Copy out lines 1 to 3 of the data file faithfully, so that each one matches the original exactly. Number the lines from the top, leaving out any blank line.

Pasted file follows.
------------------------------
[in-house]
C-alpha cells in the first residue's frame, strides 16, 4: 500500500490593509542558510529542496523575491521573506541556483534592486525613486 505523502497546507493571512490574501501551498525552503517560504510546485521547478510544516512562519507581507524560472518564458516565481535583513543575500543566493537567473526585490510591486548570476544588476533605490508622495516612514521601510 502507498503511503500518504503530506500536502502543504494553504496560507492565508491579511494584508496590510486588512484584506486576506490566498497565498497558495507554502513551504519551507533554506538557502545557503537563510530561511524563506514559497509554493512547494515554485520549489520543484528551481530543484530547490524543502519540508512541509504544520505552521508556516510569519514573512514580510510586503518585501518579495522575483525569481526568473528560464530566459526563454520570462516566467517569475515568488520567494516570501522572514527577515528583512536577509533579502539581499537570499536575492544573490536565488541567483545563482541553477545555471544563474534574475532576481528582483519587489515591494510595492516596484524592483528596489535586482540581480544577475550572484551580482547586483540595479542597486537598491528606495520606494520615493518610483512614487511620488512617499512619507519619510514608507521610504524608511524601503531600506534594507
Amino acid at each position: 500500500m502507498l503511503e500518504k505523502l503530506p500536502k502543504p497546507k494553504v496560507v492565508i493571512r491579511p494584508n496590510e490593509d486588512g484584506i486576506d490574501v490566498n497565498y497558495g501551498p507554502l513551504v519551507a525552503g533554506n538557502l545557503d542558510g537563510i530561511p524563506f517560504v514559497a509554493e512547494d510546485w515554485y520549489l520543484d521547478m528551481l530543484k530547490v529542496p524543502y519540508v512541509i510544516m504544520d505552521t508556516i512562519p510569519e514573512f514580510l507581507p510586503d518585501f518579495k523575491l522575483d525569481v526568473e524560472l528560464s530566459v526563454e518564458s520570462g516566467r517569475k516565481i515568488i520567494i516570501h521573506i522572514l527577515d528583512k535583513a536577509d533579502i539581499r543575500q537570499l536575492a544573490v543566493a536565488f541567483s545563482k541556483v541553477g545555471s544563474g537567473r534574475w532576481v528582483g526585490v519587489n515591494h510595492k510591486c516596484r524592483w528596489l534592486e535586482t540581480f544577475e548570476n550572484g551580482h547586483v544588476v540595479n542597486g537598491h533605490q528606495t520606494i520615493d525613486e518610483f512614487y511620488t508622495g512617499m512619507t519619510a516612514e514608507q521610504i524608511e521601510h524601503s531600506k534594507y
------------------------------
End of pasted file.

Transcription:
[in-house]
C-alpha cells in the first residue's frame, strides 16, 4: 500500500490593509542558510529542496523575491521573506541556483534592486525613486 505523502497546507493571512490574501501551498525552503517560504510546485521547478510544516512562519507581507524560472518564458516565481535583513543575500543566493537567473526585490510591486548570476544588476533605490508622495516612514521601510 502507498503511503500518504503530506500536502502543504494553504496560507492565508491579511494584508496590510486588512484584506486576506490566498497565498497558495507554502513551504519551507533554506538557502545557503537563510530561511524563506514559497509554493512547494515554485520549489520543484528551481530543484530547490524543502519540508512541509504544520505552521508556516510569519514573512514580510510586503518585501518579495522575483525569481526568473528560464530566459526563454520570462516566467517569475515568488520567494516570501522572514527577515528583512536577509533579502539581499537570499536575492544573490536565488541567483545563482541553477545555471544563474534574475532576481528582483519587489515591494510595492516596484524592483528596489535586482540581480544577475550572484551580482547586483540595479542597486537598491528606495520606494520615493518610483512614487511620488512617499512619507519619510514608507521610504524608511524601503531600506534594507
Amino acid at each position: 500500500m502507498l503511503e500518504k505523502l503530506p500536502k502543504p497546507k494553504v496560507v492565508i493571512r491579511p494584508n496590510e490593509d486588512g484584506i486576506d490574501v490566498n497565498y497558495g501551498p507554502l513551504v519551507a525552503g533554506n538557502l545557503d542558510g537563510i530561511p524563506f517560504v514559497a509554493e512547494d510546485w515554485y520549489l520543484d521547478m528551481l530543484k530547490v529542496p524543502y519540508v512541509i510544516m504544520d505552521t508556516i512562519p510569519e514573512f514580510l507581507p510586503d518585501f518579495k523575491l522575483d525569481v526568473e524560472l528560464s530566459v526563454e518564458s520570462g516566467r517569475k516565481i515568488i520567494i516570501h521573506i522572514l527577515d528583512k535583513a536577509d533579502i539581499r543575500q537570499l536575492a544573490v543566493a536565488f541567483s545563482k541556483v541553477g545555471s544563474g537567473r534574475w532576481v528582483g526585490v519587489n515591494h510595492k510591486c516596484r524592483w528596489l534592486e535586482t540581480f544577475e548570476n550572484g551580482h547586483v544588476v540595479n542597486g537598491h533605490q528606495t520606494i520615493d525613486e518610483f512614487y511620488t508622495g512617499m512619507t519619510a516612514e514608507q521610504i524608511e521601510h524601503s531600506k534594507y